Rohingya Influx: Affected locals 'still uncared for'
12:00 AM, May 13, 2018 / LAST MODIFIED: 03:47 AM, May 13, 2018

Rohingya Influx: Needs of affected locals 'ignored'

While locals in Cox's Bazar are bearing the brunt of socio-economic and environmental damages due to the massive influx of Rohingyas, their needs are being largely overlooked, said local government representatives and officials of the district yesterday.

Many of the host people in Ukhia and Teknaf, who provided shelter and food to the Rohingyas in the early weeks of the crisis, are now largely worried -- a situation that is triggering tension between locals and refugees, they said.

It is crucial that the aid agencies immediately take initiatives to provide livelihood options for the locals and promote social cohesion, they said at a discussion on “Joint Response Planning (JRP) for Rohingya Humanitarian Crisis and affected Host Communities.”

Cox's Bazar Civil Society and NGO Forum (CCNF) and the Inter-Sector Coordination Group (ISCG), a coordinating body of the aid agencies responding to the Rohingya crisis, organised the event at a hotel in Cox's Bazar yesterday.

Representatives of international aid agencies, local government representatives, officials and national NGOs were present at the discussion.

The day labourers in Cox's Bazar have lost their jobs because of oversupply of labour from the refugees, said Refugee Relief and Repatriation Commissioner (RRRC) Abul Kalam.

He said local people who depend on hills and forest for livelihood have also lost their livelihood options as the Rohingyas are clearing forests for fuel and cutting hills to build shelters, he said at the discussion.

“The tension between the locals and refugees is mounting. If it increases, the situation may worsen in the future,” Abul Kalam said.

According to ISCG, Rohingya influx has led to increased pressures on firewood and transport services, water, basic services, environment and competition for jobs.

In Cox's Bazar, on an average 33 percent people live below poverty line and 17 percent below extreme poverty line, said Rhonda Gossen of ICSG.

“The current situation risks slowing -- and even reversing -- efforts towards achievement of sustainable development goals in Cox's Bazar,” she said.

Cox's Bazar Civil Surgeon Dr Abdus Salam said the existing health facilities are seeing three-fold patients every day.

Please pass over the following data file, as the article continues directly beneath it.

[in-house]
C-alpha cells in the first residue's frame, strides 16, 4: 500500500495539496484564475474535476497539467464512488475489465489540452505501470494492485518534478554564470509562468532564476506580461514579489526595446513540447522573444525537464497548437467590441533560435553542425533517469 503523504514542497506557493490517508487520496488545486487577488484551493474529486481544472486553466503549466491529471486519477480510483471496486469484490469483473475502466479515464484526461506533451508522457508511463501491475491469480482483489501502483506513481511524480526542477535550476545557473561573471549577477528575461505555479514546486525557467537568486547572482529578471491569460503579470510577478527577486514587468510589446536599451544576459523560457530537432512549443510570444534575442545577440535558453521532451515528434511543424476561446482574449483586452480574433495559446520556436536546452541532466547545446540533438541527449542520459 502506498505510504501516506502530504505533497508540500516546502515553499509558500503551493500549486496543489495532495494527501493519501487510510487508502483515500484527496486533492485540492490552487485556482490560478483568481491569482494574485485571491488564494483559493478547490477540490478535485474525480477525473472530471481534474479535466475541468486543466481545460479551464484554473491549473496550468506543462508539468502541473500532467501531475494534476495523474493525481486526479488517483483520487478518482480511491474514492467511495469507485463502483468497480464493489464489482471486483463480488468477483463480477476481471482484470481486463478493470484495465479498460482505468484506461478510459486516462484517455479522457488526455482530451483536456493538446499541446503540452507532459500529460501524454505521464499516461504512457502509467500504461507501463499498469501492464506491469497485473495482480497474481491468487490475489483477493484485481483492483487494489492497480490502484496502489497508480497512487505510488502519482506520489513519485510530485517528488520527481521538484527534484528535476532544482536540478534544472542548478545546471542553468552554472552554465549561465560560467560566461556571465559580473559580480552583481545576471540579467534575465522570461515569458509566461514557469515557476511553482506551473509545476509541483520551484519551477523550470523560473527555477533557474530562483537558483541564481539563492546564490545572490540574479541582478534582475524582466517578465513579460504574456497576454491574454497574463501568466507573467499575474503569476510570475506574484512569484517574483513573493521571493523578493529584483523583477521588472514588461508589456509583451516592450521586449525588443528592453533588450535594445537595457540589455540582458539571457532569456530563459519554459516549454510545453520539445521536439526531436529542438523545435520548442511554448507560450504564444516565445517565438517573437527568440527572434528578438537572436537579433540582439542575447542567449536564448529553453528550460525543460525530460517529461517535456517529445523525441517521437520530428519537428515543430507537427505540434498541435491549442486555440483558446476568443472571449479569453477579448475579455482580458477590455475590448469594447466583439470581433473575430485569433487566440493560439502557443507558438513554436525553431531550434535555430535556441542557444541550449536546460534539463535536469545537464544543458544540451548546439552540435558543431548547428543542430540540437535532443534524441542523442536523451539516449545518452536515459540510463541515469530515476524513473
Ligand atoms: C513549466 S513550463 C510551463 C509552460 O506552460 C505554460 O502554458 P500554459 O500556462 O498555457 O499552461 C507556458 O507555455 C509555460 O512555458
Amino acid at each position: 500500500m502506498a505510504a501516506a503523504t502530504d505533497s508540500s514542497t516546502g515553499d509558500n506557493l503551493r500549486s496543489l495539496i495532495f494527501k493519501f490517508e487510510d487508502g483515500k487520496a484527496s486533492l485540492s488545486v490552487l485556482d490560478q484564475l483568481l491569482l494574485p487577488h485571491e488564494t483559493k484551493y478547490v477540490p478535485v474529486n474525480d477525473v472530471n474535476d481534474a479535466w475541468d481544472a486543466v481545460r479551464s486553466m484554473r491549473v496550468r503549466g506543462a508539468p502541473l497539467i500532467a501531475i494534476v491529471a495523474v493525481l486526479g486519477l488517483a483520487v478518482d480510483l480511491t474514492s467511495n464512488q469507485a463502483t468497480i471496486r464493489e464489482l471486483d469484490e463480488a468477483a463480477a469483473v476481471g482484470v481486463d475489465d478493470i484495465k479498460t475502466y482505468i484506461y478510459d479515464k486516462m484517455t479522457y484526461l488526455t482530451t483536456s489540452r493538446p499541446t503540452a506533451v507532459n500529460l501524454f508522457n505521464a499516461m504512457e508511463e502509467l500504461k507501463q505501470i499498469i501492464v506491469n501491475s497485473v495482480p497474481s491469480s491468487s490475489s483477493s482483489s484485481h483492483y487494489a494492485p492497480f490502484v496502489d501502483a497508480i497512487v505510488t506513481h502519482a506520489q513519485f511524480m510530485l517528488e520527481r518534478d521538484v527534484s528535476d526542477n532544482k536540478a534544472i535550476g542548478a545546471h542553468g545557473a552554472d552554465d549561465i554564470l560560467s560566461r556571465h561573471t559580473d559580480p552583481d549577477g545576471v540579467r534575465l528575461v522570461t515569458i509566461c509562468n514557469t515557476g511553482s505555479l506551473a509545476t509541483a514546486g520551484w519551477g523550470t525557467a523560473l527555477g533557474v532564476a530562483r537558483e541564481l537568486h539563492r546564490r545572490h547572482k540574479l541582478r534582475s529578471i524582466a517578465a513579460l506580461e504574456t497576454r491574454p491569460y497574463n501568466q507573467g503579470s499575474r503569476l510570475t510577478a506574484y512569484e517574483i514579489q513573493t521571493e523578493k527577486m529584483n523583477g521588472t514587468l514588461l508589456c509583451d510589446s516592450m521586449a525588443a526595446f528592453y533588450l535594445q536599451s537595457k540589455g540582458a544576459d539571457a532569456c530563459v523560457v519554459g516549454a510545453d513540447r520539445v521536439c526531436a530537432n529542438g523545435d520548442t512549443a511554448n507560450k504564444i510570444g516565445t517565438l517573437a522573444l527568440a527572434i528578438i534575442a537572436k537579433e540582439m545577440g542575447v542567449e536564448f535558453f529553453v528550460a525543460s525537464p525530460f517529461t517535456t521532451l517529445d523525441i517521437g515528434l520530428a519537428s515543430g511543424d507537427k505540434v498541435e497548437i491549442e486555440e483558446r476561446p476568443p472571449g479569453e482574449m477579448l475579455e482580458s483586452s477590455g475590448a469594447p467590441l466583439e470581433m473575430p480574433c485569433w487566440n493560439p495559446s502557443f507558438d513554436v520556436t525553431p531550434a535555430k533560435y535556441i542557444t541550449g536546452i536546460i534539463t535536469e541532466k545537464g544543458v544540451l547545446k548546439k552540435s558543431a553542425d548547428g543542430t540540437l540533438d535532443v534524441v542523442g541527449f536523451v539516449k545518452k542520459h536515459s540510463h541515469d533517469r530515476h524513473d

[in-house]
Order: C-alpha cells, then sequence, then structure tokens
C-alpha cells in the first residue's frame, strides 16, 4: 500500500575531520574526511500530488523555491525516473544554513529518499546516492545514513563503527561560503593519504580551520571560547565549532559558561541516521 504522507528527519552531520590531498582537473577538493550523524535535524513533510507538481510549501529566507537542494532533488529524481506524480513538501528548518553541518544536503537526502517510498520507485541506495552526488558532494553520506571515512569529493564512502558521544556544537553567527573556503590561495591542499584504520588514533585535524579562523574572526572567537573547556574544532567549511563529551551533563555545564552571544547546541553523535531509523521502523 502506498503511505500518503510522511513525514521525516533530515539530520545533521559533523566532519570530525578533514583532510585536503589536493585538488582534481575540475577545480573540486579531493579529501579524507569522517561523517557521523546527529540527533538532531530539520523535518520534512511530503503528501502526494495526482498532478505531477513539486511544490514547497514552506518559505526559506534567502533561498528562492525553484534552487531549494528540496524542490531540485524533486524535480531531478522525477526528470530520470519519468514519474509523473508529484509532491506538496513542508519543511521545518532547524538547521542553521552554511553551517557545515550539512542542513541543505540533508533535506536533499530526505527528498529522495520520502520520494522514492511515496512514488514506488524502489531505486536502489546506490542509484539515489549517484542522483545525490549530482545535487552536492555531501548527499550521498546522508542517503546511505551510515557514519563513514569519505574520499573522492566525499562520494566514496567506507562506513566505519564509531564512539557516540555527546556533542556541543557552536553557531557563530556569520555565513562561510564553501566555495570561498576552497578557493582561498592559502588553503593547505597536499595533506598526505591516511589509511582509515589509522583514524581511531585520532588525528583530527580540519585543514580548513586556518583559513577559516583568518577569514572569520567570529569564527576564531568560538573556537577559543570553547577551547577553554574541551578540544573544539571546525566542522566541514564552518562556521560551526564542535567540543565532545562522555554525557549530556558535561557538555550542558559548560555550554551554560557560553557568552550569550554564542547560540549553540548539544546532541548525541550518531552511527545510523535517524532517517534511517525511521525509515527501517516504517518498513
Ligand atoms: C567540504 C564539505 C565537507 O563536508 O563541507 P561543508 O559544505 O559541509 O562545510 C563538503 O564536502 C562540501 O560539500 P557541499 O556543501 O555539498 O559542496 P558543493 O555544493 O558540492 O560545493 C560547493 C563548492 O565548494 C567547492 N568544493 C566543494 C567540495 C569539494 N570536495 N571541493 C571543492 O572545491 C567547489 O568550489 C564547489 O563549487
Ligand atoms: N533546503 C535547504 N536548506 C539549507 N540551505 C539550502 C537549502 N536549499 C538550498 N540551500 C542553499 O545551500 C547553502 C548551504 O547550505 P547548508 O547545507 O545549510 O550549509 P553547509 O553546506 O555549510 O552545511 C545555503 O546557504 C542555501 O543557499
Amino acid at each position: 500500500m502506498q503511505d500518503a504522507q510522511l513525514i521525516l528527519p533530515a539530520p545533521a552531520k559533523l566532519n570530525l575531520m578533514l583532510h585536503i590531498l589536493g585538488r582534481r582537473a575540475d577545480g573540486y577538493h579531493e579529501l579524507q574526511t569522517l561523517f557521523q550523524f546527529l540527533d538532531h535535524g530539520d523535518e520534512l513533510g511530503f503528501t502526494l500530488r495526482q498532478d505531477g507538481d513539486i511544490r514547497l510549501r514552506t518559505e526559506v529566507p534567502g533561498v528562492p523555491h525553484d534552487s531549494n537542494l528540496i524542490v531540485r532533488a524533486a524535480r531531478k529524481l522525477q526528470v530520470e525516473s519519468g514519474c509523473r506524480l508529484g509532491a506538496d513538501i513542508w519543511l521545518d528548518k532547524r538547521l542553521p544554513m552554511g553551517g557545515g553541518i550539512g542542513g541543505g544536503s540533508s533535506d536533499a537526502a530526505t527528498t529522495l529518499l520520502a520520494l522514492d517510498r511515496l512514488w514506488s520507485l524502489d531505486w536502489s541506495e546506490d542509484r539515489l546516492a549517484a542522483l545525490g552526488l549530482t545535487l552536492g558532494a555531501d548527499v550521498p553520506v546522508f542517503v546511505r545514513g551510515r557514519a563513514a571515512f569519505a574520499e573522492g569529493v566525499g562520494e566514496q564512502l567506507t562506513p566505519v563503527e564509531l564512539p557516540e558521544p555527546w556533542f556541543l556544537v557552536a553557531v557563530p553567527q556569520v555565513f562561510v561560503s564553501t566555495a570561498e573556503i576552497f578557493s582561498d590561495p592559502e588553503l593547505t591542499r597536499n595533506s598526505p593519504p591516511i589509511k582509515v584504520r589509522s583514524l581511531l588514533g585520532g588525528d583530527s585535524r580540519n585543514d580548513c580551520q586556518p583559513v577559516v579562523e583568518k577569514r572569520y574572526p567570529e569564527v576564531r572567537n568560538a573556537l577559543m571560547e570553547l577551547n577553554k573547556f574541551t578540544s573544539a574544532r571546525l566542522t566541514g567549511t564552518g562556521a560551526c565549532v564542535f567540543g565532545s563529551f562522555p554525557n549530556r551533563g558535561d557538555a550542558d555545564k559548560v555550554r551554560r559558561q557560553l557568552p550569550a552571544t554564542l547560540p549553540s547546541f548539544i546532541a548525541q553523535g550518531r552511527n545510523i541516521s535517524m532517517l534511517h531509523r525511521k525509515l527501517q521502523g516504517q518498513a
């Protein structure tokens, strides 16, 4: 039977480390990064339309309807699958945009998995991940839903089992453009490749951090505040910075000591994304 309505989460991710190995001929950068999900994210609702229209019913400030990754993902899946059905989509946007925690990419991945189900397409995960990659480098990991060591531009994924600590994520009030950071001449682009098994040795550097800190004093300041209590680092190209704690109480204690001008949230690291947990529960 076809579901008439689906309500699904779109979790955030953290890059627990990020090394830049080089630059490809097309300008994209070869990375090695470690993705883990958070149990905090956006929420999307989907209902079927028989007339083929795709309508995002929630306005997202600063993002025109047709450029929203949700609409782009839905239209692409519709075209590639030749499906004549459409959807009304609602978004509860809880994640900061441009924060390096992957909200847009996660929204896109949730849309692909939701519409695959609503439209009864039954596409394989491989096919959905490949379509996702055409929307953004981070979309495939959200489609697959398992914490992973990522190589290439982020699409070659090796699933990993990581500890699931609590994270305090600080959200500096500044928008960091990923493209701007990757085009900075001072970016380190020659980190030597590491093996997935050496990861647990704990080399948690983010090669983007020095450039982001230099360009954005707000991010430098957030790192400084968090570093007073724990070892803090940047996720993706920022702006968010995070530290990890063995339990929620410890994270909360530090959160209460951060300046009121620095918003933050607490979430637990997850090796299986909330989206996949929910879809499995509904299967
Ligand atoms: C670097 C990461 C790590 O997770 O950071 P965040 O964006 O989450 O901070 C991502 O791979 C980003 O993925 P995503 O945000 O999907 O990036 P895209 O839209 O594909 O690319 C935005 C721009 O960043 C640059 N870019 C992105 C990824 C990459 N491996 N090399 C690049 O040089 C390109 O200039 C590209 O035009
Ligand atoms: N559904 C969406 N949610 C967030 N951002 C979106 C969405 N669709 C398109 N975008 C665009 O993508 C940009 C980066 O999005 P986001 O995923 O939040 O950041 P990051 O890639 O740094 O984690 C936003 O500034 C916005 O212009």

“Logistics and human resources are limited. Some of you [aid agencies] are helping us, but these things are overlapping. You should sit with and ask me what we need. Then you decide how you improve the hospital,” he said.

Tahera Akhter Mili, vice-chairwoman of Teknaf Upazila Parishad, said NGOs claim that they have plans to provide assistance to local people, but they have yet to implement those. 

Often there are disputes between the Rohingyas and the locals over competition in day labour and thus law and order in and around the refugee camps is deteriorating, she said and suggested that local youths should be trained and provided jobs.

Marzina Akhter, a woman UP member from Teknaf, said with the rise in population, the local women cannot get out of home in the evening as they face eve teasing.

Mozaffar Ahmed, UP chairman of Palongkhali in Ukhia, said public representatives need to be involved in projects undertaken by the aid agencies.


The United Nations and the government have prepared a plan to provide an assistance of $950 million to the Rohingya refugees and the vulnerable locals in Cox's Bazar for 10 months until December.

The plan incorporates 25 percent of the money for the affected local community, said Sumbul Rizvi, senior coordinator at the ISCG.

However, so far the response from the international community has been poor and only 16 percent of the money confirmed.  

Sangjukta Sahani of UN Migration Agency said a good number of NGOs are working for the host community, but more needs to be done to support them, he added. 

CCNF Co-chair Rezaul Karim Chowdhury said as there is fund shortage, it is critical to devise ways to reduce operational cost and improve efficiency.

There are many expatriates engaged in operations in Cox's Bazar, which is very costly. It is time now that local NGOs are involved in the whole operations, he said. 

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